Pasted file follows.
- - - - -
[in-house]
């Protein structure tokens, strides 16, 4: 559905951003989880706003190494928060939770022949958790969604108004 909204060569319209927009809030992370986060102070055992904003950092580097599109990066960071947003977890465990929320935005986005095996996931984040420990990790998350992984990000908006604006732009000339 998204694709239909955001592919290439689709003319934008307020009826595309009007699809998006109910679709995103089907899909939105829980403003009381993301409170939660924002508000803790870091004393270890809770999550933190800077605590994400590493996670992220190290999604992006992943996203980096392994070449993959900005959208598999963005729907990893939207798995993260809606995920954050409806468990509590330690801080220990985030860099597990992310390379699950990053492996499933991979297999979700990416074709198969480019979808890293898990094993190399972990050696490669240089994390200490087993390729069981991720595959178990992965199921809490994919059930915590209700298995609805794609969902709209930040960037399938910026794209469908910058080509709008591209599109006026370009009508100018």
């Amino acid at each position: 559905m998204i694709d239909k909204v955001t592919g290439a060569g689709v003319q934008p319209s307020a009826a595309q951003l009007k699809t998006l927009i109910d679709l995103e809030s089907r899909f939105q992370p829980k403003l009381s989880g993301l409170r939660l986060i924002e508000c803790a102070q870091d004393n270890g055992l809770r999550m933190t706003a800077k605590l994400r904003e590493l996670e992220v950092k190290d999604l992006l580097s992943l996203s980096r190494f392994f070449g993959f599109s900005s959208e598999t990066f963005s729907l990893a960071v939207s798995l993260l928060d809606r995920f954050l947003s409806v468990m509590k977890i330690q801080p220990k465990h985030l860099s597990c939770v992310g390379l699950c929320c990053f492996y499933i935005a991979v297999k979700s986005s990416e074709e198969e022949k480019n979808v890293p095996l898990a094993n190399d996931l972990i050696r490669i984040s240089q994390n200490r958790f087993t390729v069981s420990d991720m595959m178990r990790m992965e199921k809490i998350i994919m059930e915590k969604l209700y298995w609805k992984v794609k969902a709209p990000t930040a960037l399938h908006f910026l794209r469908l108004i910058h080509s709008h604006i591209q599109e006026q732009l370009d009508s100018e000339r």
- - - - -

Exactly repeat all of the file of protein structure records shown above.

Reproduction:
[in-house]
């Protein structure tokens, strides 16, 4: 559905951003989880706003190494928060939770022949958790969604108004 909204060569319209927009809030992370986060102070055992904003950092580097599109990066960071947003977890465990929320935005986005095996996931984040420990990790998350992984990000908006604006732009000339 998204694709239909955001592919290439689709003319934008307020009826595309009007699809998006109910679709995103089907899909939105829980403003009381993301409170939660924002508000803790870091004393270890809770999550933190800077605590994400590493996670992220190290999604992006992943996203980096392994070449993959900005959208598999963005729907990893939207798995993260809606995920954050409806468990509590330690801080220990985030860099597990992310390379699950990053492996499933991979297999979700990416074709198969480019979808890293898990094993190399972990050696490669240089994390200490087993390729069981991720595959178990992965199921809490994919059930915590209700298995609805794609969902709209930040960037399938910026794209469908910058080509709008591209599109006026370009009508100018």
């Amino acid at each position: 559905m998204i694709d239909k909204v955001t592919g290439a060569g689709v003319q934008p319209s307020a009826a595309q951003l009007k699809t998006l927009i109910d679709l995103e809030s089907r899909f939105q992370p829980k403003l009381s989880g993301l409170r939660l986060i924002e508000c803790a102070q870091d004393n270890g055992l809770r999550m933190t706003a800077k605590l994400r904003e590493l996670e992220v950092k190290d999604l992006l580097s992943l996203s980096r190494f392994f070449g993959f599109s900005s959208e598999t990066f963005s729907l990893a960071v939207s798995l993260l928060d809606r995920f954050l947003s409806v468990m509590k977890i330690q801080p220990k465990h985030l860099s597990c939770v992310g390379l699950c929320c990053f492996y499933i935005a991979v297999k979700s986005s990416e074709e198969e022949k480019n979808v890293p095996l898990a094993n190399d996931l972990i050696r490669i984040s240089q994390n200490r958790f087993t390729v069981s420990d991720m595959m178990r990790m992965e199921k809490i998350i994919m059930e915590k969604l209700y298995w609805k992984v794609k969902a709209p990000t930040a960037l399938h908006f910026l794209r469908l108004i910058h080509s709008h604006i591209q599109e006026q732009l370009d009508s100018e000339r």